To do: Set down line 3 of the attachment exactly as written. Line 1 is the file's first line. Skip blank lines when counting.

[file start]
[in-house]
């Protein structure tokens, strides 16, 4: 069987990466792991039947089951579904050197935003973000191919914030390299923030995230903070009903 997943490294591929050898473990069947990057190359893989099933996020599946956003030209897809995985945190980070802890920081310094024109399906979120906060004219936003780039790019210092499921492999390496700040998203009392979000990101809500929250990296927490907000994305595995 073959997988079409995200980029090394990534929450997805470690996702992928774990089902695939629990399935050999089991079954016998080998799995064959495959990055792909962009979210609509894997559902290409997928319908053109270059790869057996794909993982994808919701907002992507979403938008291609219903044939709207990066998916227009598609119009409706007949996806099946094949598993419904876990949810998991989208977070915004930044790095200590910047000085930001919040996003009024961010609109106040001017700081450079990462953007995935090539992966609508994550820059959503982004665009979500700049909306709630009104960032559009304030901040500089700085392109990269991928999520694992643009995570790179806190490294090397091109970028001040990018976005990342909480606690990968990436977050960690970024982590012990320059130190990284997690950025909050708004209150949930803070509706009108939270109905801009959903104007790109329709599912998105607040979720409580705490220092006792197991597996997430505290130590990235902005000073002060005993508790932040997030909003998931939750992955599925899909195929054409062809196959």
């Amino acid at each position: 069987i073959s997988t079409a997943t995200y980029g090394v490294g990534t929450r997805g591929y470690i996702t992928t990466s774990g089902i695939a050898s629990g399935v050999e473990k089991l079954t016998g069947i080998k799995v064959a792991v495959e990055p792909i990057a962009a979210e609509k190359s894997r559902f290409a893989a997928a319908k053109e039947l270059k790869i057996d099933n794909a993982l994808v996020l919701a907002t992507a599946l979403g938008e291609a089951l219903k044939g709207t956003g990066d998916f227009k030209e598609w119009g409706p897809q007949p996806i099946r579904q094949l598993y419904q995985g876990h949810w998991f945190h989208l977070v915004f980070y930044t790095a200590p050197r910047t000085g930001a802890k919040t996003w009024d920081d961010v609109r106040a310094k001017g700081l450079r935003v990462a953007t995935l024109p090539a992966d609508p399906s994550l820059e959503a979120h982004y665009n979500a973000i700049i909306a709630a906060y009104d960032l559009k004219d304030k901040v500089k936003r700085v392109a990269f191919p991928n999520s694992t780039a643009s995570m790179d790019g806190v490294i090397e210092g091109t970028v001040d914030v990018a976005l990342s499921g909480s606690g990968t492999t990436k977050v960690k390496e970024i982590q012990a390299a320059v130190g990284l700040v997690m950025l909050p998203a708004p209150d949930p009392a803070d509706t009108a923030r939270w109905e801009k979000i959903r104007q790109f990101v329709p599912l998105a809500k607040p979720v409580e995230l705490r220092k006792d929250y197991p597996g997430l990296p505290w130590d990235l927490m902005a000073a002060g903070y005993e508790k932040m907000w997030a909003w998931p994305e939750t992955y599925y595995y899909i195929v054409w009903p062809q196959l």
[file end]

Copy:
């Amino acid at each position: 069987i073959s997988t079409a997943t995200y980029g090394v490294g990534t929450r997805g591929y470690i996702t992928t990466s774990g089902i695939a050898s629990g399935v050999e473990k089991l079954t016998g069947i080998k799995v064959a792991v495959e990055p792909i990057a962009a979210e609509k190359s894997r559902f290409a893989a997928a319908k053109e039947l270059k790869i057996d099933n794909a993982l994808v996020l919701a907002t992507a599946l979403g938008e291609a089951l219903k044939g709207t956003g990066d998916f227009k030209e598609w119009g409706p897809q007949p996806i099946r579904q094949l598993y419904q995985g876990h949810w998991f945190h989208l977070v915004f980070y930044t790095a200590p050197r910047t000085g930001a802890k919040t996003w009024d920081d961010v609109r106040a310094k001017g700081l450079r935003v990462a953007t995935l024109p090539a992966d609508p399906s994550l820059e959503a979120h982004y665009n979500a973000i700049i909306a709630a906060y009104d960032l559009k004219d304030k901040v500089k936003r700085v392109a990269f191919p991928n999520s694992t780039a643009s995570m790179d790019g806190v490294i090397e210092g091109t970028v001040d914030v990018a976005l990342s499921g909480s606690g990968t492999t990436k977050v960690k390496e970024i982590q012990a390299a320059v130190g990284l700040v997690m950025l909050p998203a708004p209150d949930p009392a803070d509706t009108a923030r939270w109905e801009k979000i959903r104007q790109f990101v329709p599912l998105a809500k607040p979720v409580e995230l705490r220092k006792d929250y197991p597996g997430l990296p505290w130590d990235l927490m902005a000073a002060g903070y005993e508790k932040m907000w997030a909003w998931p994305e939750t992955y599925y595995y899909i195929v054409w009903p062809q196959l």